Have you ever had a job that required you to schedule? Have you ever been involved in a project where you were required to organize and prioritize tasks? Have you been in charge of something (school project, vacation, wedding, etc.) that required you to complete specific tasks by a specific time? Find an experience you can share with the interviewer that demonstrates you have the ability to schedule and prioritize tasks efficiently.

  • 5. Administrative Support
    Many HR departments, especially those representing mid-size to large corporations, are required to provide administrative support for other divisions and departments. During the interview, hiring managers will be looking to see if you have the ability to provide vital administrative support such as administering assessment, staffing activites, scheduling meetings and making arrangements for staff. Administrative support is not something found within the typical job description of an HR professional, so the interviewer will be looking to see if you're the type of person that will perform above and beyond the call of duty.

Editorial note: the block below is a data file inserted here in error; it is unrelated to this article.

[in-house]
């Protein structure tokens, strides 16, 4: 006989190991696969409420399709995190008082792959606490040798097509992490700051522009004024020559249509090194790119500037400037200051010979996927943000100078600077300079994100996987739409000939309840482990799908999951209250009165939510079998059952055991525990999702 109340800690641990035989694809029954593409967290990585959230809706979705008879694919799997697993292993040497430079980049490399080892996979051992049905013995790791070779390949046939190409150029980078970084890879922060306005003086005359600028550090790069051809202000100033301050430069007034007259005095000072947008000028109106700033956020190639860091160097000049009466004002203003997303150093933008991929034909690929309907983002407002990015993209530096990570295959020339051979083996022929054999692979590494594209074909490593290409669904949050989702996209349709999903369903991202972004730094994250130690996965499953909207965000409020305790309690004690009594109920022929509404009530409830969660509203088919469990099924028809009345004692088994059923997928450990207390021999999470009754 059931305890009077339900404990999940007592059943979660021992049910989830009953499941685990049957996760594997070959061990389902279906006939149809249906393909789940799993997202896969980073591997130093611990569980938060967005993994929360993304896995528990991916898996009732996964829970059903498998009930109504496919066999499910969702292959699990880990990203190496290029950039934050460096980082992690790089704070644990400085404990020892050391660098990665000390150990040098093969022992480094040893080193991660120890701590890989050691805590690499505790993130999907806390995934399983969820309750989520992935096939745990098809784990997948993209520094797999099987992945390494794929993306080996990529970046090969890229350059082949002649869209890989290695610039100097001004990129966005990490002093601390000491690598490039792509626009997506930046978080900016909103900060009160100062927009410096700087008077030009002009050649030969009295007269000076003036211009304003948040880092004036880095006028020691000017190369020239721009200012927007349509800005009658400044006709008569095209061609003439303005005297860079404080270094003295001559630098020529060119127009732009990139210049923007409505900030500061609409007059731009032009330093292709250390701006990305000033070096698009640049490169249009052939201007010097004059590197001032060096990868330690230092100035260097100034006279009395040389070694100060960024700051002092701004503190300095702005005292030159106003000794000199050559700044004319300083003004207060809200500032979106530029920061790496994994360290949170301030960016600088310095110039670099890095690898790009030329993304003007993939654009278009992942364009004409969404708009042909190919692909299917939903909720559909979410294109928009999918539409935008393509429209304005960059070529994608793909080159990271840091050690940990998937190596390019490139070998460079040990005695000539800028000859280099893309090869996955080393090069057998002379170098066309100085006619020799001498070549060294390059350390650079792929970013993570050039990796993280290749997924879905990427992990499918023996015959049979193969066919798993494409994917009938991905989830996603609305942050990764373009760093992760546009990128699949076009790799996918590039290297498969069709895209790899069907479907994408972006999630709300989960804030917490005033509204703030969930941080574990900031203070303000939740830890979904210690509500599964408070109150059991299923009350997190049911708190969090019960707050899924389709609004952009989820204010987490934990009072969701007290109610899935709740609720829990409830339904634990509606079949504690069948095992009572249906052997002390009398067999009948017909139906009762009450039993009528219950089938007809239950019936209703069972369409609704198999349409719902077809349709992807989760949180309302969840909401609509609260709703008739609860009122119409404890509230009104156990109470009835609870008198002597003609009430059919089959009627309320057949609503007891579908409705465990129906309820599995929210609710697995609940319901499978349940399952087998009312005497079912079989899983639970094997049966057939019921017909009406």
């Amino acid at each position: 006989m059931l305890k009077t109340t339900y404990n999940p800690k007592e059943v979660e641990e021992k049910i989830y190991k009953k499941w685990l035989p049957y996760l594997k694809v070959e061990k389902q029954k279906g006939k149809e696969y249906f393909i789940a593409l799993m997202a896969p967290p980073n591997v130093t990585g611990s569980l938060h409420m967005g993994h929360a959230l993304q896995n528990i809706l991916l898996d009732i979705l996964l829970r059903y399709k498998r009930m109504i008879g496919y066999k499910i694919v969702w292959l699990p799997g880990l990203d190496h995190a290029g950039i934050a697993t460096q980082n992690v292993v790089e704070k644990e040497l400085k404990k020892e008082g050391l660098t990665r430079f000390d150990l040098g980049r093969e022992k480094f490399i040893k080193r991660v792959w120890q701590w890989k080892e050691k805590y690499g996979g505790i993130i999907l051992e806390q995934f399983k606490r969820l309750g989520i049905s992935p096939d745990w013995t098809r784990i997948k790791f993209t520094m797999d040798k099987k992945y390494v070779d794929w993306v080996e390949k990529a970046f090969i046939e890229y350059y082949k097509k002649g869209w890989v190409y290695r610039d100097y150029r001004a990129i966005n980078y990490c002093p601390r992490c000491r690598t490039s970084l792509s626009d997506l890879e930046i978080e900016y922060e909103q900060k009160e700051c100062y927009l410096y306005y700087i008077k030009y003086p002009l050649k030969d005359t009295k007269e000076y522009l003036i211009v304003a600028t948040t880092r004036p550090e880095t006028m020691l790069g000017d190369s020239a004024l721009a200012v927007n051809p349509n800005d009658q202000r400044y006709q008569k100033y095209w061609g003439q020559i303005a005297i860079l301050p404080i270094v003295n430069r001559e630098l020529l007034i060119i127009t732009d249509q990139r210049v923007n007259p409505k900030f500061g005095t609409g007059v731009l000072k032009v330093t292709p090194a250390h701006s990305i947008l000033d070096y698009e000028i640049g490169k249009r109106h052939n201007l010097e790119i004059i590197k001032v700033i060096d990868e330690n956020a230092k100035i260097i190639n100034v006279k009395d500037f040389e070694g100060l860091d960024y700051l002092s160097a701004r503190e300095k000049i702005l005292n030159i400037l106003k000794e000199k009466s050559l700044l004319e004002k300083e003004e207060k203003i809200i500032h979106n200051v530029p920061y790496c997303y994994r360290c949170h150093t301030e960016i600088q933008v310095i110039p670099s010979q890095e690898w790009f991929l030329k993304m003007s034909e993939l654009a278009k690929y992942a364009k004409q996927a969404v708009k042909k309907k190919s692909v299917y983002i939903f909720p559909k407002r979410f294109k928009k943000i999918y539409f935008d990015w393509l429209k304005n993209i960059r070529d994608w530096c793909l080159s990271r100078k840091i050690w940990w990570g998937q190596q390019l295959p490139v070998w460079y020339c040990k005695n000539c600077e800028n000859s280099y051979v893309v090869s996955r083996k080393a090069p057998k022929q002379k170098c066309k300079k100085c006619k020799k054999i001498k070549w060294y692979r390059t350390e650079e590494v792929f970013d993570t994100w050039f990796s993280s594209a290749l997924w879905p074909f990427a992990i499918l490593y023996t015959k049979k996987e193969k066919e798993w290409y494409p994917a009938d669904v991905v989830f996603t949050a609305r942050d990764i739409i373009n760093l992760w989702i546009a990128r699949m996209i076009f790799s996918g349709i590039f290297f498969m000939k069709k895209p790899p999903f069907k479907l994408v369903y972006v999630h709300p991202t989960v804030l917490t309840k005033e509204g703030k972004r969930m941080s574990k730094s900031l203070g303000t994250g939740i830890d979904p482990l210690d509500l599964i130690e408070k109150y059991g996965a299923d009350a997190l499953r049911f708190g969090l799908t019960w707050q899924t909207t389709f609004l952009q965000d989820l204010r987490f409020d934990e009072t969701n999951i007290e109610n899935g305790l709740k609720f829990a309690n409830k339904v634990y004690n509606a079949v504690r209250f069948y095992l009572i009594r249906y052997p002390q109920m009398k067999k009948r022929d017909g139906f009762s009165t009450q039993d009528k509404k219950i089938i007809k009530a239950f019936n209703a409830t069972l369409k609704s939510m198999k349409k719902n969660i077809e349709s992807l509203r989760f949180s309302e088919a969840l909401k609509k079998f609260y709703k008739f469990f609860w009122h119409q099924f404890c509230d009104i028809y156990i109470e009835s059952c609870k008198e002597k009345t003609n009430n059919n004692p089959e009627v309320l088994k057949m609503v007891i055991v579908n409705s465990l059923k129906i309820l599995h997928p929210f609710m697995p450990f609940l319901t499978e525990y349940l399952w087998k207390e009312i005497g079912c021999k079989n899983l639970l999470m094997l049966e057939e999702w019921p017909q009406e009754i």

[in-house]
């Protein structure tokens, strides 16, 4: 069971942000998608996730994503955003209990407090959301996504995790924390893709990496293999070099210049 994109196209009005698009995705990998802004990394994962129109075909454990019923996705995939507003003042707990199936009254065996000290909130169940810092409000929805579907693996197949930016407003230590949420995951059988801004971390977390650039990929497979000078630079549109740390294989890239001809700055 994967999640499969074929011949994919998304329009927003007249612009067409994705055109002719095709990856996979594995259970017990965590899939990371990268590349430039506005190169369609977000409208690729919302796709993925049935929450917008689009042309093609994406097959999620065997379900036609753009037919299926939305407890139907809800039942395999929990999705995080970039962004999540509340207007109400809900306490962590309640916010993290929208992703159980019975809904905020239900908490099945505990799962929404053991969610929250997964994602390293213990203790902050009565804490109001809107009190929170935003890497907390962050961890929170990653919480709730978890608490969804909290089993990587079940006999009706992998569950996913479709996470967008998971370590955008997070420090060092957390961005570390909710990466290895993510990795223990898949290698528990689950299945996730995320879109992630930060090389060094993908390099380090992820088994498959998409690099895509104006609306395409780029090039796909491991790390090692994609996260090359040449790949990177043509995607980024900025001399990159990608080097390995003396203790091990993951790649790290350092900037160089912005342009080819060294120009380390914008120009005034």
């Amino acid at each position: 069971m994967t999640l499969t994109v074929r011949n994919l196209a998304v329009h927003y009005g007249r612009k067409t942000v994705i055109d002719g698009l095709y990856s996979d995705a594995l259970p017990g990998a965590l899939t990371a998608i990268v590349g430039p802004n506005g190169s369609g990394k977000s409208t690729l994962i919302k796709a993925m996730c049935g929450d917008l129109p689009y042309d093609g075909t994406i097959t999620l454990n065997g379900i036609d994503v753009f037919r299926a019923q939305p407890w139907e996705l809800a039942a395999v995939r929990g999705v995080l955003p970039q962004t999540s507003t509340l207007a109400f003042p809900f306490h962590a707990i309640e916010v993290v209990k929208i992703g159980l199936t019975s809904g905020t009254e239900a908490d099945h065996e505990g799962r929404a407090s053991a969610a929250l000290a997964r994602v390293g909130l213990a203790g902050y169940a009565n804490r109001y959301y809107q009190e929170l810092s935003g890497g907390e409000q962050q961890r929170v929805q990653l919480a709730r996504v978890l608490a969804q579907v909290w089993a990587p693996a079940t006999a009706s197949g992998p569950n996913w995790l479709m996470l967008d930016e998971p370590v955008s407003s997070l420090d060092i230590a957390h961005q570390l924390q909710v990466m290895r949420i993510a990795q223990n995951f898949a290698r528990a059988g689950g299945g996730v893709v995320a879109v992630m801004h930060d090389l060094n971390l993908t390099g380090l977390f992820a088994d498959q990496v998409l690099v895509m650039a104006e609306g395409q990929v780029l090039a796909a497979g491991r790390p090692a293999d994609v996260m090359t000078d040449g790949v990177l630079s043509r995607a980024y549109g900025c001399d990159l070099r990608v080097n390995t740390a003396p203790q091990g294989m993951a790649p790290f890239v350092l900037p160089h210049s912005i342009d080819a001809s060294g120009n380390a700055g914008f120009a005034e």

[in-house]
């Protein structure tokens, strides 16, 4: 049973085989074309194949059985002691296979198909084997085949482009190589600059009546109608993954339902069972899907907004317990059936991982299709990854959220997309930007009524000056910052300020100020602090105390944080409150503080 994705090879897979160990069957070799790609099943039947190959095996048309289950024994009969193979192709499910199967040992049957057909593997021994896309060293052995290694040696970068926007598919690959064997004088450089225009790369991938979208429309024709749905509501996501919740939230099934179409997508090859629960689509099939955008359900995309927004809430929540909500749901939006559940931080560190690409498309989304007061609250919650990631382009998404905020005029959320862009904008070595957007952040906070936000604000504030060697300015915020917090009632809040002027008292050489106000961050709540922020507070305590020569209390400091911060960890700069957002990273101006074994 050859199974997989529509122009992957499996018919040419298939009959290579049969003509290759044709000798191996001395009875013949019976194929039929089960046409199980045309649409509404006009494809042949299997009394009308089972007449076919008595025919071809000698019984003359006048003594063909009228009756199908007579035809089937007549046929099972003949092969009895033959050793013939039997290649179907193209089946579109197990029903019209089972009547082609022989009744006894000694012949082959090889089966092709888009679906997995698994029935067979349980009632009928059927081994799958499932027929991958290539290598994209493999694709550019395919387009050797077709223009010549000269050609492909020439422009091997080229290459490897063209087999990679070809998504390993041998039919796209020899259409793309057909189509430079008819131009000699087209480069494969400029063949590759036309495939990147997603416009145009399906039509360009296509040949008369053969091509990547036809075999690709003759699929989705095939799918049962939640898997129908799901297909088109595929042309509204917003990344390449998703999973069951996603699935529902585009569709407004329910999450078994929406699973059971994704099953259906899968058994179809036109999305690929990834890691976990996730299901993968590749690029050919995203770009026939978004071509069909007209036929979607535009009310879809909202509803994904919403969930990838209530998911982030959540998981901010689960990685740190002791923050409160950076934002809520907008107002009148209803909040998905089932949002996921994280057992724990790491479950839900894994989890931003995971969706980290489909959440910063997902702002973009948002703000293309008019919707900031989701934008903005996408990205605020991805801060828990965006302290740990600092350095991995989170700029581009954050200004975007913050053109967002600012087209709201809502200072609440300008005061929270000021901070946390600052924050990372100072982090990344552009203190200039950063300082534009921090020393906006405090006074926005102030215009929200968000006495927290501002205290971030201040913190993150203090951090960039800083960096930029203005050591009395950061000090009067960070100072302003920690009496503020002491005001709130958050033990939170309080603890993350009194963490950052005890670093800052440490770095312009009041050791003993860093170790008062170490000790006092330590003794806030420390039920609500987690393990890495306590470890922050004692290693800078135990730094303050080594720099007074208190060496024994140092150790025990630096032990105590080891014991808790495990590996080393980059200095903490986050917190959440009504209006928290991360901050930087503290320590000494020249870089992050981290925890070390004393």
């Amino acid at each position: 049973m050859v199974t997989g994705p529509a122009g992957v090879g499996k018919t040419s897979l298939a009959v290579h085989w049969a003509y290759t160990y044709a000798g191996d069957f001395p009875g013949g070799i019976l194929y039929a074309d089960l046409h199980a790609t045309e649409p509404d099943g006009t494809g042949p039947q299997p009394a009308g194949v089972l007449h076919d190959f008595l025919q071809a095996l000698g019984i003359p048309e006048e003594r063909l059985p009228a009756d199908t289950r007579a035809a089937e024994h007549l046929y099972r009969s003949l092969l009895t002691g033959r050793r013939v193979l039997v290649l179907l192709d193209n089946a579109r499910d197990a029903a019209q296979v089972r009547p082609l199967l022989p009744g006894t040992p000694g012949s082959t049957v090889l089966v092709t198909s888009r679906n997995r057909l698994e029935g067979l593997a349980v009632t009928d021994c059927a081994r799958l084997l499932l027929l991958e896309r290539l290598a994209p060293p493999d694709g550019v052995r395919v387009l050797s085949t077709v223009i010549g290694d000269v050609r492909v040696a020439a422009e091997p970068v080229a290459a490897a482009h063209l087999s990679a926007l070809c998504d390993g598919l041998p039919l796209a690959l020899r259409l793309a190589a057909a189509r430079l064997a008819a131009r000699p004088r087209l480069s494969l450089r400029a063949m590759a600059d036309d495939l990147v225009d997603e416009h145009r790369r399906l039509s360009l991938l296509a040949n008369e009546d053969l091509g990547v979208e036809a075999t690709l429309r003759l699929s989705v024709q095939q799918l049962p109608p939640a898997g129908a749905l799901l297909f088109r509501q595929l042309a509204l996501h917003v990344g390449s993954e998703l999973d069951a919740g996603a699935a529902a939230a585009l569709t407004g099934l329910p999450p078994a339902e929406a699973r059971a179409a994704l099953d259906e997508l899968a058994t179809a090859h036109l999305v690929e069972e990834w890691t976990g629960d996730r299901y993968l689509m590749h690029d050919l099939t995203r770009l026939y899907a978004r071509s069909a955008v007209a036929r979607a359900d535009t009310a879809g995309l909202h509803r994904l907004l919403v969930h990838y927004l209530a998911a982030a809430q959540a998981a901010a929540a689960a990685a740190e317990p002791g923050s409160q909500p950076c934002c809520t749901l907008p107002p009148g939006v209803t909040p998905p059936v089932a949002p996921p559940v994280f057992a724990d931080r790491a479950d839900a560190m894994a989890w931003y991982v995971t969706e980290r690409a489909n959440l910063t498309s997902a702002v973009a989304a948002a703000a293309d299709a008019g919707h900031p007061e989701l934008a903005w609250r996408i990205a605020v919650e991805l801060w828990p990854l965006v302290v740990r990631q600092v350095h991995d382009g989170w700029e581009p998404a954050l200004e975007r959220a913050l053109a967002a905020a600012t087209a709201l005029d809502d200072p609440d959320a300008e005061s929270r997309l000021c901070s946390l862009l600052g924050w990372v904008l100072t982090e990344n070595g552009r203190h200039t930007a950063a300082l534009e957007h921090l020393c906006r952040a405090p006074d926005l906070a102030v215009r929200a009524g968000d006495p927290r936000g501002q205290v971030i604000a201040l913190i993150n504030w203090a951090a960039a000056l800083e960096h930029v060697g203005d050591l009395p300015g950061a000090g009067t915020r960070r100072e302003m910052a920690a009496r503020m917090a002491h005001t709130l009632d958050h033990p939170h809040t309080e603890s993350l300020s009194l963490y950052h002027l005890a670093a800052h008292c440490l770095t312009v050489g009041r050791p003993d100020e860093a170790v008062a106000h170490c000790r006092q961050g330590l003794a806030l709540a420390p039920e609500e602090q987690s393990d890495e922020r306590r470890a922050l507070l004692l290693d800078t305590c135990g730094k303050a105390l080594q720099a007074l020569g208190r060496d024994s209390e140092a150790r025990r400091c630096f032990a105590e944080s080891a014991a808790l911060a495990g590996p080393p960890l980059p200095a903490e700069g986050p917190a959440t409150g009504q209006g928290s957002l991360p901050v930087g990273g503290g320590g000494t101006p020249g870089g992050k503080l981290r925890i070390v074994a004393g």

How to demonstrate this skill
    Again, administrative support is not something that falls within the traditional job description of human resources, so sharing examples of when you've gone the extra mile or performed duties above and beyond your job description will indicate to the interviewer that you will be good at providing adminstrative support. You may also want to share an experience where you supported others, or one that demonstrates you're team player dedicated to the success of the team.

  • 6. Business Administration
    It's important for HR professionals to have a basic understanding of business administration concepts and principles. Understanding the business side of things will allow you make more informed HR decisions that have a positive impact on the entire organization and increase productivity.

    How to demonstrate this skill
    Have you had any previous jobs that required a strong understanding of business? Have you completed any college courses or training programs in business? Find a few strong examples that demonstrate you have an understanding of business administration and operations. Be ready to explain how these experiences make you a more effective human resource job candidate.